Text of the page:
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Lockerbie evidence was faked

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    Police chief- Lockerbie evidence was faked by MARCELLO MEGA http://news.scotsman.com/index.cfm?id=1855852005 Aug. 28, 2005 A FORMER Scottish police chief has
    Message 1 of 1 , Sep 8, 2005
      Police chief- Lockerbie evidence was faked


      Aug. 28, 2005

      A FORMER Scottish police chief has given lawyers a signed statement
      claiming that key evidence in the Lockerbie bombing trial was fabricated.

      The retired officer - of assistant chief constable rank or higher -
      has testified that the CIA planted the tiny fragment of circuit board
      crucial in convicting a Libyan for the 1989 mass murder of 270 people.

      The police chief, whose identity has not yet been revealed, gave the
      statement to lawyers representing Abdelbaset Ali Mohmed Al Megrahi,
      currently serving a life sentence in Greenock Prison.

      The evidence will form a crucial part of Megrahi's attempt to have a
      retrial ordered by the Scottish Criminal Cases Review Commission
      (SCCRC). The claims pose a potentially devastating threat to the
      reputation of the entire Scottish legal system.

      The officer, who was a member of the Association of Chief Police
      Officers Scotland, is supporting earlier claims by a former CIA agent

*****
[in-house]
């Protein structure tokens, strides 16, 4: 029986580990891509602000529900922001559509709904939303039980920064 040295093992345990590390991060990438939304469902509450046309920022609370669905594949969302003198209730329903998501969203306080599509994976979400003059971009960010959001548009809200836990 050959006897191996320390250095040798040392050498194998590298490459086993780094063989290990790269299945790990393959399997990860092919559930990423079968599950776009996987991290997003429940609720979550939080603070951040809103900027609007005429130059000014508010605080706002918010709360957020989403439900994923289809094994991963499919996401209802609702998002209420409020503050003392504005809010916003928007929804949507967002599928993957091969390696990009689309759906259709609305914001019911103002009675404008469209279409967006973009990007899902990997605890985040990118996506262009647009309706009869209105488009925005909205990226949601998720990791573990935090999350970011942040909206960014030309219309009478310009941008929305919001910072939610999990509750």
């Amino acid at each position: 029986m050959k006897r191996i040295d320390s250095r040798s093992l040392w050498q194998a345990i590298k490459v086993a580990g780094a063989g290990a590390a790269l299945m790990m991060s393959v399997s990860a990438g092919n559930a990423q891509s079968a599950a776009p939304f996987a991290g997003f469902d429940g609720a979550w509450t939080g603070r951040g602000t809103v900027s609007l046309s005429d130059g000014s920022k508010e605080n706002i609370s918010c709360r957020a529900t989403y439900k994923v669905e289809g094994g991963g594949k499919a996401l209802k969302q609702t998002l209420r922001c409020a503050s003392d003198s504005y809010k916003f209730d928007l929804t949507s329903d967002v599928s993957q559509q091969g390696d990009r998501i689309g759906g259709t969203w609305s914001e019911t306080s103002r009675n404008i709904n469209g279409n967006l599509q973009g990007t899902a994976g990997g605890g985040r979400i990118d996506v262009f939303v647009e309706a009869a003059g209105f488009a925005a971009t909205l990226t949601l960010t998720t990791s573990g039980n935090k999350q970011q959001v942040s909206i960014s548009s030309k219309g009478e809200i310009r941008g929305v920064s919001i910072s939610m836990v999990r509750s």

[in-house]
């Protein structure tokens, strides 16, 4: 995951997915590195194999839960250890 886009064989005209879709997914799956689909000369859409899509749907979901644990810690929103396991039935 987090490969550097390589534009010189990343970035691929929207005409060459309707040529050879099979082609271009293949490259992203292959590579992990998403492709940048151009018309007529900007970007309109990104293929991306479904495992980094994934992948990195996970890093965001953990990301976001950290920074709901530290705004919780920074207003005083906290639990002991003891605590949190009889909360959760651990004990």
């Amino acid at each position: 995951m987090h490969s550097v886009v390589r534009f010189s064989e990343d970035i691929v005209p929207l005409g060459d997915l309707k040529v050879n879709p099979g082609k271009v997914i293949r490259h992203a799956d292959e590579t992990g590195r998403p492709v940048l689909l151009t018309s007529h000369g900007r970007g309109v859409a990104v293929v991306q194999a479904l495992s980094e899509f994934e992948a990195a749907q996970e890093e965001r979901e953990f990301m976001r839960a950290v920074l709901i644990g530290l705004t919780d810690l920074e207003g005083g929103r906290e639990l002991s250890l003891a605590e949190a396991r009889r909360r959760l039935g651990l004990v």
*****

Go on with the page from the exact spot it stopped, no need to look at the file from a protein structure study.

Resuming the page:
that his bosses "wrote the script" to incriminate Libya.

      Last night, George Esson, who was Chief Constable of Dumfries and
      Galloway when Megrahi was indicted for mass murder, confirmed he was
      aware of the development.

      But Esson, who retired in 1994, questioned the officer's motives. He
      said: "Any police officer who believed they had knowledge of any
      element of fabrication in any criminal case would have a duty to act
      on that. Failure to do so would call into question their integrity,
      and I can't help but question their motive for raising the matter now."

      Other important questions remain unanswered, such as how the officer
      learned of the alleged conspiracy and whether he was directly involved
      in the inquiry. But sources close to Megrahi's legal team believe they
      may have finally discovered the evidence that could demolish the case
      against him.

      An insider told Scotland on Sunday that the retired officer approached
      them after Megrahi's appeal - before a bench of five Scottish judges -
      was dismissed in 2002.

      The insider said: "He said he believed he had crucial information. A
      meeting was set up and he gave a statement that supported the
      long-standing rumours that the key piece of evidence, a fragment of
      circuit board from a timing device that implicated Libya, had been
      planted by US agents.

      "Asked why he had not come forward before, he admitted he'd been wary
      of breaking ranks, afraid of being vilified.

      "He also said that at the time he became aware of the matter, no one
      really believed there would ever be a trial. When it did come about,
      he believed both accused would be acquitted. When Megrahi was
      convicted, he told himself he'd be cleared at appeal."

      The source added: "When that also failed, he explained he felt he had
      to come forward.

      "He has confirmed that parts of the case were fabricated and that
      evidence was planted. At first he requested anonymity, but has backed